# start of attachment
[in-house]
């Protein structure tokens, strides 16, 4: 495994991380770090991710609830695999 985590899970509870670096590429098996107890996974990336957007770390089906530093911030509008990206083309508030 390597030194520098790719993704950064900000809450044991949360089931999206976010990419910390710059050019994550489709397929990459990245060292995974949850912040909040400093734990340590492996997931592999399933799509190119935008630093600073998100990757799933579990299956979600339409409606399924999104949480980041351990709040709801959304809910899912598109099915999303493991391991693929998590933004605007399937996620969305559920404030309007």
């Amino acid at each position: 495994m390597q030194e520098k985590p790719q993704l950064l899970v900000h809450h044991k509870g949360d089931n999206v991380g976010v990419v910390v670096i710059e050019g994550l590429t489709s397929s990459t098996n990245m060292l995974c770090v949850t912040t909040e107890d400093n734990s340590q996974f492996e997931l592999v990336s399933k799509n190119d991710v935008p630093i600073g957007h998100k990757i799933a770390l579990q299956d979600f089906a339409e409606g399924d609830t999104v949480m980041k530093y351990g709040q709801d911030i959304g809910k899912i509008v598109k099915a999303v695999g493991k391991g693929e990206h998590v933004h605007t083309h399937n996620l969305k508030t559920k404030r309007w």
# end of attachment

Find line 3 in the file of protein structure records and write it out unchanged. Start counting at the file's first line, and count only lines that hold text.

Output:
């Amino acid at each position: 495994m390597q030194e520098k985590p790719q993704l950064l899970v900000h809450h044991k509870g949360d089931n999206v991380g976010v990419v910390v670096i710059e050019g994550l590429t489709s397929s990459t098996n990245m060292l995974c770090v949850t912040t909040e107890d400093n734990s340590q996974f492996e997931l592999v990336s399933k799509n190119d991710v935008p630093i600073g957007h998100k990757i799933a770390l579990q299956d979600f089906a339409e409606g399924d609830t999104v949480m980041k530093y351990g709040q709801d911030i959304g809910k899912i509008v598109k099915a999303v695999g493991k391991g693929e990206h998590v933004h605007t083309h399937n996620l969305k508030t559920k404030r309007w």